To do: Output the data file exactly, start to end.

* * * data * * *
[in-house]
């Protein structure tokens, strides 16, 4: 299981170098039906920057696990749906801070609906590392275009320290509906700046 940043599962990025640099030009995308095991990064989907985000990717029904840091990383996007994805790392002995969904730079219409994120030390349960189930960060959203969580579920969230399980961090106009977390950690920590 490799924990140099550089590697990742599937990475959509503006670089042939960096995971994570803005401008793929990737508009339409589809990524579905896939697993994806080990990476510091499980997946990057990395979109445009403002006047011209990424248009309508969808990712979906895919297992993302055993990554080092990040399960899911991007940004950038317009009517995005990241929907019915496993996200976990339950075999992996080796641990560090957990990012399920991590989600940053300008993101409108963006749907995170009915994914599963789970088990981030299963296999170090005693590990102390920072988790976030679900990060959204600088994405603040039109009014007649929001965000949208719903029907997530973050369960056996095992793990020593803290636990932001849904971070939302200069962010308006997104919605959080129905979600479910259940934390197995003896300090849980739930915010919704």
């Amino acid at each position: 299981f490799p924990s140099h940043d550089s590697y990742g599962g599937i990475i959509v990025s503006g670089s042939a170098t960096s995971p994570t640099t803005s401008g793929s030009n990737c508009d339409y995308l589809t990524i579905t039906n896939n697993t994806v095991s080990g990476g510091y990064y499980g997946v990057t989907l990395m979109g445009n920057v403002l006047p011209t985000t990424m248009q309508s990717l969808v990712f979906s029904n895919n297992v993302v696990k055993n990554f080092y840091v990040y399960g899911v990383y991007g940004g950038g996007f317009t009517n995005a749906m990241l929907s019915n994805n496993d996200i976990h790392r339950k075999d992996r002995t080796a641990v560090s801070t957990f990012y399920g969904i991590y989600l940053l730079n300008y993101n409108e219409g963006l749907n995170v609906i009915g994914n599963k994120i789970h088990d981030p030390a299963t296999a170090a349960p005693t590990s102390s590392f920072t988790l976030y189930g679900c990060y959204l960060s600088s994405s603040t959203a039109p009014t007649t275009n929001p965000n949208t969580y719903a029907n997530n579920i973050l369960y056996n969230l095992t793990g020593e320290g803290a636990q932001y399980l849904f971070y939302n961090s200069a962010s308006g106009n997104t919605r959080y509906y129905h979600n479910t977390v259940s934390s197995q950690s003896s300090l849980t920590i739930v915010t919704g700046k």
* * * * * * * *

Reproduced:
[in-house]
């Protein structure tokens, strides 16, 4: 299981170098039906920057696990749906801070609906590392275009320290509906700046 940043599962990025640099030009995308095991990064989907985000990717029904840091990383996007994805790392002995969904730079219409994120030390349960189930960060959203969580579920969230399980961090106009977390950690920590 490799924990140099550089590697990742599937990475959509503006670089042939960096995971994570803005401008793929990737508009339409589809990524579905896939697993994806080990990476510091499980997946990057990395979109445009403002006047011209990424248009309508969808990712979906895919297992993302055993990554080092990040399960899911991007940004950038317009009517995005990241929907019915496993996200976990339950075999992996080796641990560090957990990012399920991590989600940053300008993101409108963006749907995170009915994914599963789970088990981030299963296999170090005693590990102390920072988790976030679900990060959204600088994405603040039109009014007649929001965000949208719903029907997530973050369960056996095992793990020593803290636990932001849904971070939302200069962010308006997104919605959080129905979600479910259940934390197995003896300090849980739930915010919704």
């Amino acid at each position: 299981f490799p924990s140099h940043d550089s590697y990742g599962g599937i990475i959509v990025s503006g670089s042939a170098t960096s995971p994570t640099t803005s401008g793929s030009n990737c508009d339409y995308l589809t990524i579905t039906n896939n697993t994806v095991s080990g990476g510091y990064y499980g997946v990057t989907l990395m979109g445009n920057v403002l006047p011209t985000t990424m248009q309508s990717l969808v990712f979906s029904n895919n297992v993302v696990k055993n990554f080092y840091v990040y399960g899911v990383y991007g940004g950038g996007f317009t009517n995005a749906m990241l929907s019915n994805n496993d996200i976990h790392r339950k075999d992996r002995t080796a641990v560090s801070t957990f990012y399920g969904i991590y989600l940053l730079n300008y993101n409108e219409g963006l749907n995170v609906i009915g994914n599963k994120i789970h088990d981030p030390a299963t296999a170090a349960p005693t590990s102390s590392f920072t988790l976030y189930g679900c990060y959204l960060s600088s994405s603040t959203a039109p009014t007649t275009n929001p965000n949208t969580y719903a029907n997530n579920i973050l369960y056996n969230l095992t793990g020593e320290g803290a636990q932001y399980l849904f971070y939302n961090s200069a962010s308006g106009n997104t919605r959080y509906y129905h979600n479910t977390v259940s934390s197995q950690s003896s300090l849980t920590i739930v915010t919704g700046k």